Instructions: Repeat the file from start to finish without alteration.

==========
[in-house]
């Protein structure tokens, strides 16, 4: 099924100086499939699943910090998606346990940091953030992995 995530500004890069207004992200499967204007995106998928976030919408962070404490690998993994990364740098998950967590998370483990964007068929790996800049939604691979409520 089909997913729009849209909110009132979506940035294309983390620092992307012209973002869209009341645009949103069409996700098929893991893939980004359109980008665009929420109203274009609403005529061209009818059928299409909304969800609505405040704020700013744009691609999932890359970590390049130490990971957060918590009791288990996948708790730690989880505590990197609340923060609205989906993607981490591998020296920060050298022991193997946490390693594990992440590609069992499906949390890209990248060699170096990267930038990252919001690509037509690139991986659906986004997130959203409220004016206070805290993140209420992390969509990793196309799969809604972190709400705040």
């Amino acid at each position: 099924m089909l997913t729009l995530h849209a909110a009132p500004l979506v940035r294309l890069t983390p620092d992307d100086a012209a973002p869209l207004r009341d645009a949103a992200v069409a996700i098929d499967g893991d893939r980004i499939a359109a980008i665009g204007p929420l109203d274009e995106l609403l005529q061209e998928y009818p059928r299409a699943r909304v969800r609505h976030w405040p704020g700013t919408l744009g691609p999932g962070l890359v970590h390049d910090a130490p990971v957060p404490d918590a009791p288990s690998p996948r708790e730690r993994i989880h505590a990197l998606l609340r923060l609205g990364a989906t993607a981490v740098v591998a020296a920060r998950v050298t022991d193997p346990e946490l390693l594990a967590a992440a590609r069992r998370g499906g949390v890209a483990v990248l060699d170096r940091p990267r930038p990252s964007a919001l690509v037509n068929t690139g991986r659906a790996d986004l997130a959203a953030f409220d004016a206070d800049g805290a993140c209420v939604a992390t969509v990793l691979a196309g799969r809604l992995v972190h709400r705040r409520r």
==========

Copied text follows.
[in-house]
């Protein structure tokens, strides 16, 4: 099924100086499939699943910090998606346990940091953030992995 995530500004890069207004992200499967204007995106998928976030919408962070404490690998993994990364740098998950967590998370483990964007068929790996800049939604691979409520 089909997913729009849209909110009132979506940035294309983390620092992307012209973002869209009341645009949103069409996700098929893991893939980004359109980008665009929420109203274009609403005529061209009818059928299409909304969800609505405040704020700013744009691609999932890359970590390049130490990971957060918590009791288990996948708790730690989880505590990197609340923060609205989906993607981490591998020296920060050298022991193997946490390693594990992440590609069992499906949390890209990248060699170096990267930038990252919001690509037509690139991986659906986004997130959203409220004016206070805290993140209420992390969509990793196309799969809604972190709400705040």
């Amino acid at each position: 099924m089909l997913t729009l995530h849209a909110a009132p500004l979506v940035r294309l890069t983390p620092d992307d100086a012209a973002p869209l207004r009341d645009a949103a992200v069409a996700i098929d499967g893991d893939r980004i499939a359109a980008i665009g204007p929420l109203d274009e995106l609403l005529q061209e998928y009818p059928r299409a699943r909304v969800r609505h976030w405040p704020g700013t919408l744009g691609p999932g962070l890359v970590h390049d910090a130490p990971v957060p404490d918590a009791p288990s690998p996948r708790e730690r993994i989880h505590a990197l998606l609340r923060l609205g990364a989906t993607a981490v740098v591998a020296a920060r998950v050298t022991d193997p346990e946490l390693l594990a967590a992440a590609r069992r998370g499906g949390v890209a483990v990248l060699d170096r940091p990267r930038p990252s964007a919001l690509v037509n068929t690139g991986r659906a790996d986004l997130a959203a953030f409220d004016a206070d800049g805290a993140c209420v939604a992390t969509v990793l691979a196309g799969r809604l992995v972190h709400r705040r409520r």